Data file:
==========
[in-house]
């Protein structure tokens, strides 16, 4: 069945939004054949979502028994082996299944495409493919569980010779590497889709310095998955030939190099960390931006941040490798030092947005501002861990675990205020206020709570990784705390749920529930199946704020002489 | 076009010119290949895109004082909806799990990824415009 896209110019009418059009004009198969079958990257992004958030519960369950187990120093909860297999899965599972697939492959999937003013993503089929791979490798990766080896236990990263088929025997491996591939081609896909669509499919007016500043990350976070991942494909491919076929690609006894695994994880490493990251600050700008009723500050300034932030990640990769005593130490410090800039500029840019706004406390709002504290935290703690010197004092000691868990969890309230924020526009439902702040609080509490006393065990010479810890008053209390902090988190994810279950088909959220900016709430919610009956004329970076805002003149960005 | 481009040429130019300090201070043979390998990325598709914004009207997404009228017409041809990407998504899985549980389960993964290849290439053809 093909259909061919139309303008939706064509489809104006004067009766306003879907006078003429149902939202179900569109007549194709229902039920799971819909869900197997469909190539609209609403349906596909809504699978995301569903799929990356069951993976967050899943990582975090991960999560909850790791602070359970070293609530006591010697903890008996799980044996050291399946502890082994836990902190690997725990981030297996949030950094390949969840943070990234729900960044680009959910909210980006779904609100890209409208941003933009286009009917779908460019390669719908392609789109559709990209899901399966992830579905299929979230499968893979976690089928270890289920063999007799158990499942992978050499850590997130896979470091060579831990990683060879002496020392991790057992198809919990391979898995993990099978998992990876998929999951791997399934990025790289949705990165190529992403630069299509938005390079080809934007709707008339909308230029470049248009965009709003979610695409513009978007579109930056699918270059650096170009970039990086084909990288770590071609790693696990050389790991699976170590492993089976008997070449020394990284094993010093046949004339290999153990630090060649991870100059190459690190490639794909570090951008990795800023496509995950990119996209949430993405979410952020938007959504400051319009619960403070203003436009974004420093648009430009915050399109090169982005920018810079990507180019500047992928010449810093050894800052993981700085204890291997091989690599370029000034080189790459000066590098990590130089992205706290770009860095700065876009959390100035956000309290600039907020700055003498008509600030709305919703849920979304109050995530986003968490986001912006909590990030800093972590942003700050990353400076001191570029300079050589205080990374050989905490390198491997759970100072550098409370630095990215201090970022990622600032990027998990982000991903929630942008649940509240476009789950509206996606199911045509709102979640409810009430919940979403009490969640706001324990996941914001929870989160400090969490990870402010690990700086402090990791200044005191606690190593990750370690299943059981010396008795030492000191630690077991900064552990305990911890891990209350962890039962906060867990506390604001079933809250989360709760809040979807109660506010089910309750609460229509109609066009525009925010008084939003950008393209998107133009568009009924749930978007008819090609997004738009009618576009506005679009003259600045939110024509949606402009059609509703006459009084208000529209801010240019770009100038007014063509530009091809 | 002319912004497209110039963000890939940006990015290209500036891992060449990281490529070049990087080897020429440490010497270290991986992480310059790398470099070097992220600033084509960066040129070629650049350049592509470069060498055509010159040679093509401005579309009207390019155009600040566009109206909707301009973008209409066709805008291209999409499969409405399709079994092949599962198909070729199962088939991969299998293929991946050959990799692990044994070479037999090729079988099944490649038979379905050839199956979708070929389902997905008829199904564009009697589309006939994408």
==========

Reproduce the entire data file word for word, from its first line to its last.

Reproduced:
[in-house]
């Protein structure tokens, strides 16, 4: 069945939004054949979502028994082996299944495409493919569980010779590497889709310095998955030939190099960390931006941040490798030092947005501002861990675990205020206020709570990784705390749920529930199946704020002489 | 076009010119290949895109004082909806799990990824415009 896209110019009418059009004009198969079958990257992004958030519960369950187990120093909860297999899965599972697939492959999937003013993503089929791979490798990766080896236990990263088929025997491996591939081609896909669509499919007016500043990350976070991942494909491919076929690609006894695994994880490493990251600050700008009723500050300034932030990640990769005593130490410090800039500029840019706004406390709002504290935290703690010197004092000691868990969890309230924020526009439902702040609080509490006393065990010479810890008053209390902090988190994810279950088909959220900016709430919610009956004329970076805002003149960005 | 481009040429130019300090201070043979390998990325598709914004009207997404009228017409041809990407998504899985549980389960993964290849290439053809 093909259909061919139309303008939706064509489809104006004067009766306003879907006078003429149902939202179900569109007549194709229902039920799971819909869900197997469909190539609209609403349906596909809504699978995301569903799929990356069951993976967050899943990582975090991960999560909850790791602070359970070293609530006591010697903890008996799980044996050291399946502890082994836990902190690997725990981030297996949030950094390949969840943070990234729900960044680009959910909210980006779904609100890209409208941003933009286009009917779908460019390669719908392609789109559709990209899901399966992830579905299929979230499968893979976690089928270890289920063999007799158990499942992978050499850590997130896979470091060579831990990683060879002496020392991790057992198809919990391979898995993990099978998992990876998929999951791997399934990025790289949705990165190529992403630069299509938005390079080809934007709707008339909308230029470049248009965009709003979610695409513009978007579109930056699918270059650096170009970039990086084909990288770590071609790693696990050389790991699976170590492993089976008997070449020394990284094993010093046949004339290999153990630090060649991870100059190459690190490639794909570090951008990795800023496509995950990119996209949430993405979410952020938007959504400051319009619960403070203003436009974004420093648009430009915050399109090169982005920018810079990507180019500047992928010449810093050894800052993981700085204890291997091989690599370029000034080189790459000066590098990590130089992205706290770009860095700065876009959390100035956000309290600039907020700055003498008509600030709305919703849920979304109050995530986003968490986001912006909590990030800093972590942003700050990353400076001191570029300079050589205080990374050989905490390198491997759970100072550098409370630095990215201090970022990622600032990027998990982000991903929630942008649940509240476009789950509206996606199911045509709102979640409810009430919940979403009490969640706001324990996941914001929870989160400090969490990870402010690990700086402090990791200044005191606690190593990750370690299943059981010396008795030492000191630690077991900064552990305990911890891990209350962890039962906060867990506390604001079933809250989360709760809040979807109660506010089910309750609460229509109609066009525009925010008084939003950008393209998107133009568009009924749930978007008819090609997004738009009618576009506005679009003259600045939110024509949606402009059609509703006459009084208000529209801010240019770009100038007014063509530009091809 | 002319912004497209110039963000890939940006990015290209500036891992060449990281490529070049990087080897020429440490010497270290991986992480310059790398470099070097992220600033084509960066040129070629650049350049592509470069060498055509010159040679093509401005579309009207390019155009600040566009109206909707301009973008209409066709805008291209999409499969409405399709079994092949599962198909070729199962088939991969299998293929991946050959990799692990044994070479037999090729079988099944490649038979379905050839199956979708070929389902997905008829199904564009009697589309006939994408």